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I live not far from a beautiful park located on the bench of Saint Lawrence River. I visit the park on a pretty much daily basis. This where I go for a run, family picnic and it became my testing ground for new photo equipment.
About eight years ago, early in the spring, I spotted two big geese in the park, and they made a home there for the rest of the year. The following season they returned and brought with them six or seven friends. Three years later there were around 20 birds and with every year the seasonal population of grey geese kept growing. Our local park became a nesting ground for more than hundred of birds.They became a local attraction and the best indicator of seasonal change.
When they fly away in the late fall, you can be sure that warm days are over. And when they appear in the spring it indicates that winter is not coming back.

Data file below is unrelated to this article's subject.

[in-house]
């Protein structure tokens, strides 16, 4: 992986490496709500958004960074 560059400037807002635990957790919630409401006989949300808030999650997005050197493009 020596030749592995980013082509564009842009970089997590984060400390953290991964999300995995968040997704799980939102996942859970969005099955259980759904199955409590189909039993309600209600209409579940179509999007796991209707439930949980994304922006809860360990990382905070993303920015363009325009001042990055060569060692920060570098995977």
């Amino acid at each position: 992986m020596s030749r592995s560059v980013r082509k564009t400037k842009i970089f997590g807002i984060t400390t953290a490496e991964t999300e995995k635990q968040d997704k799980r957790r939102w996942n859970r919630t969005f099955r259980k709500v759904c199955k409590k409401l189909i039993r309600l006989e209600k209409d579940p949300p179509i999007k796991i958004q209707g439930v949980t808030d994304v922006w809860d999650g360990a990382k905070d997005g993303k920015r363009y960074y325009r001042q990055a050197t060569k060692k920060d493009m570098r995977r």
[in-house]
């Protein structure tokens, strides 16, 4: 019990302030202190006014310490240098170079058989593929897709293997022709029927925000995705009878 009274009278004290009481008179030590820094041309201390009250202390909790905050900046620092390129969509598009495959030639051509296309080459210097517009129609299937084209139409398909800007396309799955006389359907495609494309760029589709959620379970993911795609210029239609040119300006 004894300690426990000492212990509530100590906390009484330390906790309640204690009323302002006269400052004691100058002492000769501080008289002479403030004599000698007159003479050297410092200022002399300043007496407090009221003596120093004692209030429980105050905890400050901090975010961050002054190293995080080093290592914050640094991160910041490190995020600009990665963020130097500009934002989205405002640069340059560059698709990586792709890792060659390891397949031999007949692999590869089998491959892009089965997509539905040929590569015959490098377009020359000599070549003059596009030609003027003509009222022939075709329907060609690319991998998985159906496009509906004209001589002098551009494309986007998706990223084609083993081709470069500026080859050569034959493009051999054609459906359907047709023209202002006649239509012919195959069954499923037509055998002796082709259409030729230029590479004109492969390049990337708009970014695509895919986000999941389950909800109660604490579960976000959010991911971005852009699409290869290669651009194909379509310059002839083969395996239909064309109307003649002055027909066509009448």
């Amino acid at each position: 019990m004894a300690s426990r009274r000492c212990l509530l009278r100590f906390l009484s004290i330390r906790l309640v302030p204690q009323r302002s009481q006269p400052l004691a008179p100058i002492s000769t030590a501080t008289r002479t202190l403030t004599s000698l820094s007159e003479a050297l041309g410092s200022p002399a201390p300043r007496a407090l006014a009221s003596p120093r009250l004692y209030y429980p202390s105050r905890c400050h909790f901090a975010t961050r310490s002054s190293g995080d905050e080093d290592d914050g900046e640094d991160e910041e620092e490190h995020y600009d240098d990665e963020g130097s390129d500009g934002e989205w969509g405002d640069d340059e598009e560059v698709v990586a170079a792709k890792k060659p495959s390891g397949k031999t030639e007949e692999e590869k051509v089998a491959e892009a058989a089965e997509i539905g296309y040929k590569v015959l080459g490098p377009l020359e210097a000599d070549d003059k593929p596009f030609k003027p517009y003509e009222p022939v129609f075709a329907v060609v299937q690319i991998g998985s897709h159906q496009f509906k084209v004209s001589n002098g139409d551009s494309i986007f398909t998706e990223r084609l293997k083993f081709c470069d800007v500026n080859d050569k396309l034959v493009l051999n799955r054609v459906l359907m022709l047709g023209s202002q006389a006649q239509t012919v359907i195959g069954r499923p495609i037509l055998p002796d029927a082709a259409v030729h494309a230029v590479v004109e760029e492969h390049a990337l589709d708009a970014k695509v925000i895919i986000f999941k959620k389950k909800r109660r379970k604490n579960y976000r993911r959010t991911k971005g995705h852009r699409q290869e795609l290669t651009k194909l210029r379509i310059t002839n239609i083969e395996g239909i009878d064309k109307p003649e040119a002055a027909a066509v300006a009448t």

The featured photo illustrates my first encounter with geese this year. Spring is officially here!
The challenge was the goose was moving rather fast, and I did not have much time to compose the shot I wanted. I ended up with the few shots I did not like. So, I had to cheat. I loaded the photo in Photoshop and flip top part, where the reflections are, to achieve a more balanced composition (see unprocessed version below).
Editing & Processing
It was a a single RAW processing workflow.
First, I used the Crop Overlay to straighten up the photograph. I also change the aspect ration from 3 x 2 to 16 x 9 and I cropped out the top of the frame, keeping the reflections only.
I used the process I outlined in the article: How to Straighten a Photo in Lightroom.
The Lightroom Preset Editing Formula: Point Lobos (10, 13, 20)
In Photoshop, I duplicated the background layer, flipped the copy horizontally and used the transparency masks to blend 2 layers together.
Plugins: DeNoise (noise reduction), Topaz Detail (local contrast boost).
Total Time: 20min